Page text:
Daily News (Tanzania)/AllAfrica

Mugini Jacob,
July 12, 2021 

Serengeti District, Mara Region is leading with incidences of human/wildlife conflicts involving elephants, lions and local communities, according to officials.

Principal Wildlife Officer from Wildlife Division in the Ministry of Natural Resources and Tourism, Ms Antonia Raphael revealed the magnitude of the problem during a crucial conservation workshop held in Mugumu to find solutions to the increasing conflicts pitting human and wildlife in the district.

Ms Antonia thanked the Frankfurt Zoological Society (FZS) for hosting the high profile two-day workshop which brought together participants from key conservation departments including Tanzania Wildlife Research Institute(TAWIRI), Grumeti Fund, WWF, Ikona Wildlife Management Area(WMA), Serengeti District Council and local leaders from several villages around the country’s wildlife-rich WMA .

“The government is pleased with FZS efforts in preventing human/wildlife conflicts here (Serengeti district) and this is a huge support to the government,” Ms Antonia, who represented the Director of Wildlife Division during the workshop, said.

She called for joint efforts in preventing human/wildlife conflicts, insisting that the government is doing everything possible to find lasting solutions for the problem which exists in over 81 district councils across the country.

The ministry puts Serengeti as leading district in terms of recording high number of incidences related to human/wildlife conflicts countrywide, according to her.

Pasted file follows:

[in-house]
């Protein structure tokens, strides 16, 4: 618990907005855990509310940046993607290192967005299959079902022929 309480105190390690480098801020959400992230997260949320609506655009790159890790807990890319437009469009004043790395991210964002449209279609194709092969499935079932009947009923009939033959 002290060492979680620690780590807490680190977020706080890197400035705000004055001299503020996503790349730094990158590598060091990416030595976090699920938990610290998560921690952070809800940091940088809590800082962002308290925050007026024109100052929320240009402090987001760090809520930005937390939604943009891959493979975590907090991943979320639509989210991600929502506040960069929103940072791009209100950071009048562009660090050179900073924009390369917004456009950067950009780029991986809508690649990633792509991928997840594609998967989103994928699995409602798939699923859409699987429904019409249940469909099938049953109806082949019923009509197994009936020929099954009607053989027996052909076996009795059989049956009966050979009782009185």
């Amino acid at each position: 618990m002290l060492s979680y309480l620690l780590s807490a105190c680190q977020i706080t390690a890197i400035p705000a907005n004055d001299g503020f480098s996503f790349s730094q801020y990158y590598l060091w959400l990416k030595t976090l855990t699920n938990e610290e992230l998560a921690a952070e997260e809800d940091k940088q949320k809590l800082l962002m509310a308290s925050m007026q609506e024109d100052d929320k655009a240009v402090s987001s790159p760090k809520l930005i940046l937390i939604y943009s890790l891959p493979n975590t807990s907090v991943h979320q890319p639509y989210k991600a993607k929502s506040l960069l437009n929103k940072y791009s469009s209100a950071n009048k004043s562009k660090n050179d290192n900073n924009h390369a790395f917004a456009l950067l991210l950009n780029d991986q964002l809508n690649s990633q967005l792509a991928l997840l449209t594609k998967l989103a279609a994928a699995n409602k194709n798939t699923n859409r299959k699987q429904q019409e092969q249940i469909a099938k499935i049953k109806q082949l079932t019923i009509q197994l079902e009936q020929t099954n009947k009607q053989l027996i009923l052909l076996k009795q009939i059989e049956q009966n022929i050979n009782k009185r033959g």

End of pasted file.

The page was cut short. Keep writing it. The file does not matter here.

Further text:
She whoever said consolation fees that are paid to families affected by wild animals is not a lasting solution on the problem.

“The best solution is the establishment of land use plan and controlling livestock from entering wildlife protected areas for grazing.” Ms Antonia, who presented a topic on the national strategic plan on human/wildlife conflicts, said.

The Head of Wildlife Information and Education Unit at TAWIRI Dr Janemary Ntalwila said citizens are currently being given education and skills on how to apply simple techniques to prevent human/wildlife conflicts.

“The focus is on techniques that are cheap and with quick positive results,” Dr Janemary said. But she said the direction is to make people live with wild animals without any harm on both sides.

FZS Project Manager Mr Masegeri Rurai also urged wildlife experts and other stakeholders to come up with techniques that will show positive results in addressing human/wildlife conflicts.

With its headquarters in Germany, FZS is an international conservation organization with a significant contribution to sustainable conservation of the great Serengeti ecosystem which is home to beautiful wild animals including the big five and the annual wildebeest migration

Earlier Serengeti district officials including the District Administrative Secretary (DAS) Mr Cosmas Qamara said the problem of human /wildlife conflicts were almost getting out of hand in the area following sharp increase of wild animals like elephants and lions in the area.

“Recently a form two secondary schoolboy was killed by elephants in the villages and but thanks God, his young sister survived after escaping. The problem is huge”, Mr Qamara said when he was officially opening the workshop on behalf of area District Commissioner (DC) Dr Vicent Mashinji.

DAS Qamara also said lions have in recent years been causing chaos in the villages bordering wildlife conservation areas.